Interview with Charles Weidman by Charles Weidman( Recording )

2 editions published in 1971 in English and held by 2 WorldCat member libraries worldwide

Disc 1 (ca. 31 min.). Charles Weidman speaks with Don McDonagh about working with Ted Shawn; Martha Graham and reviews of her dances; anecdotes about Grahams' tantrums; Graham's mother and her maid, Lizzie; Graham's role in supporting her mother and her sisters after the death of her father; his father's support of his dancing; dancing at Radio City Music Hall with Graham; dances in the form of vaudeville acts; the evolution of Graham's style; the difference between Graham and Doris Humphrey; Graham's emhasis on breath work and release techniques; Graham's attitude toward ballet; Graham favoring heavy, earthy movements; the change in Graham's work after the arrival of Erick Hawkins, and Graham's attitude toward ballet after meeting Hawkins; Graham and Hawkins' relationship; the use of musical accompaniment with the dances; the change in state legislature in N.Y. allowing dance and theater on Sundays; difficulties in preparing dances and choreography; issues surrounding staging dances and the associated costs; modern dancers resistance to working together, unlike balletic companies; Louis Horst's influence on Graham; Ruth St. Denis' interest in Christian Science, and Graham's interest by association; Ted Shawn and the revival of Denishawn dances at Jacob's Pillow; his belief that dance institutions have improved since Graham's time; teaching in universities across the U.S., and the presence of dance majors at universities; attitude toward Ted Shawn [abrupt end]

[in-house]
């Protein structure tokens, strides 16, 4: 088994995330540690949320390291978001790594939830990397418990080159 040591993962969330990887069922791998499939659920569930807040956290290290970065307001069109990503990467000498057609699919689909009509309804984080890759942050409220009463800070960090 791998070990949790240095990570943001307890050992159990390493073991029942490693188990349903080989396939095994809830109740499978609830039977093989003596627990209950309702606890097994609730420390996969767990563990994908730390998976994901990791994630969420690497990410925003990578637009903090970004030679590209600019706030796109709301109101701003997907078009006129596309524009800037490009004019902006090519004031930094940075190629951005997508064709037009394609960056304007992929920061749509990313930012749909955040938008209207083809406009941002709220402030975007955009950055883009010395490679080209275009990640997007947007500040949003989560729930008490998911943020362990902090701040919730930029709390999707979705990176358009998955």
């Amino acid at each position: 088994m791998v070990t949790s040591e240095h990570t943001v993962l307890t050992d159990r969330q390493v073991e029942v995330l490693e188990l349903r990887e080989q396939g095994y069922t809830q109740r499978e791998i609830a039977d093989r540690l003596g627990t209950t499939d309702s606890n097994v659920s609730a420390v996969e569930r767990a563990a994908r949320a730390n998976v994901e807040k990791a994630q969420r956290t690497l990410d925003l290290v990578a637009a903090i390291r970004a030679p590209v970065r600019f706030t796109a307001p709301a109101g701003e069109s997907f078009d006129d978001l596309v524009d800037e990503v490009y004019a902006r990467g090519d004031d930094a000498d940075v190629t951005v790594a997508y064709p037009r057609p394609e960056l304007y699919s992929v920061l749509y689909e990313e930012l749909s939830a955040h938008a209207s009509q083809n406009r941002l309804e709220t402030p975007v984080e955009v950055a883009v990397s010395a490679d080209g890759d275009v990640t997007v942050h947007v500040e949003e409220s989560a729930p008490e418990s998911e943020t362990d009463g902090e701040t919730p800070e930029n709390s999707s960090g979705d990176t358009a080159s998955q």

moreShow More Titles
fewerShow Fewer Titles
Audience Level
0
Audience Level
1
  Kids General Special  
Audience level: 0.29 (from 0.22 for How to enj ... to 0.83 for Interview ...)

International dictionary of modern dance
Alternative Names
Mac Donagh Don

MacDonagh Don

Mc Donagh Don

Languages
English (108)

German (1)

Covers
To fight and do our best : the 1st Australian Armoured Division in Gunnedah 1942-1943